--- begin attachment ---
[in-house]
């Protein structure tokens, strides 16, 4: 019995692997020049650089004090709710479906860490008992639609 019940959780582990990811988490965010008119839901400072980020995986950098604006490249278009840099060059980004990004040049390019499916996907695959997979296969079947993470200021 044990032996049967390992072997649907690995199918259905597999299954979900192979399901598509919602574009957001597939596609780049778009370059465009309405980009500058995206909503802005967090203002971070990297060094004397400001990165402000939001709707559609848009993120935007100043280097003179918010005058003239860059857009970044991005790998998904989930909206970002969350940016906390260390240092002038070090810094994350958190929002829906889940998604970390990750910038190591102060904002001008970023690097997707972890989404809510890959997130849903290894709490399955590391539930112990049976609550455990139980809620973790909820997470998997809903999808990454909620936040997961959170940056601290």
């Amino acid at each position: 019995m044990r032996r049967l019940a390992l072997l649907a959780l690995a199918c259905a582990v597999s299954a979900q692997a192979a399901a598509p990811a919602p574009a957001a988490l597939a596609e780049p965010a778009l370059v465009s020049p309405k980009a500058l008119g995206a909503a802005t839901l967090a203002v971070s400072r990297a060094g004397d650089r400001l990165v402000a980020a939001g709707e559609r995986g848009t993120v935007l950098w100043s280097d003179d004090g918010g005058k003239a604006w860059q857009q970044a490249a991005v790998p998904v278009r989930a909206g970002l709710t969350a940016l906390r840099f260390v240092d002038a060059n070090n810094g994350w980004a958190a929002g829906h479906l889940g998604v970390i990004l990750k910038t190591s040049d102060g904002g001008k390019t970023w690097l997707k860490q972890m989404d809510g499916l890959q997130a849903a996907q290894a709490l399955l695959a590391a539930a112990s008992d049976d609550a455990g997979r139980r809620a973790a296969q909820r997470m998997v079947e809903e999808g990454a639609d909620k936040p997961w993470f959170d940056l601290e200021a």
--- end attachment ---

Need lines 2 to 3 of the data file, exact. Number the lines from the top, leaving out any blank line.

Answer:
């Protein structure tokens, strides 16, 4: 019995692997020049650089004090709710479906860490008992639609 019940959780582990990811988490965010008119839901400072980020995986950098604006490249278009840099060059980004990004040049390019499916996907695959997979296969079947993470200021 044990032996049967390992072997649907690995199918259905597999299954979900192979399901598509919602574009957001597939596609780049778009370059465009309405980009500058995206909503802005967090203002971070990297060094004397400001990165402000939001709707559609848009993120935007100043280097003179918010005058003239860059857009970044991005790998998904989930909206970002969350940016906390260390240092002038070090810094994350958190929002829906889940998604970390990750910038190591102060904002001008970023690097997707972890989404809510890959997130849903290894709490399955590391539930112990049976609550455990139980809620973790909820997470998997809903999808990454909620936040997961959170940056601290």
């Amino acid at each position: 019995m044990r032996r049967l019940a390992l072997l649907a959780l690995a199918c259905a582990v597999s299954a979900q692997a192979a399901a598509p990811a919602p574009a957001a988490l597939a596609e780049p965010a778009l370059v465009s020049p309405k980009a500058l008119g995206a909503a802005t839901l967090a203002v971070s400072r990297a060094g004397d650089r400001l990165v402000a980020a939001g709707e559609r995986g848009t993120v935007l950098w100043s280097d003179d004090g918010g005058k003239a604006w860059q857009q970044a490249a991005v790998p998904v278009r989930a909206g970002l709710t969350a940016l906390r840099f260390v240092d002038a060059n070090n810094g994350w980004a958190a929002g829906h479906l889940g998604v970390i990004l990750k910038t190591s040049d102060g904002g001008k390019t970023w690097l997707k860490q972890m989404d809510g499916l890959q997130a849903a996907q290894a709490l399955l695959a590391a539930a112990s008992d049976d609550a455990g997979r139980r809620a973790a296969q909820r997470m998997v079947e809903e999808g990454a639609d909620k936040p997961w993470f959170d940056l601290e200021a």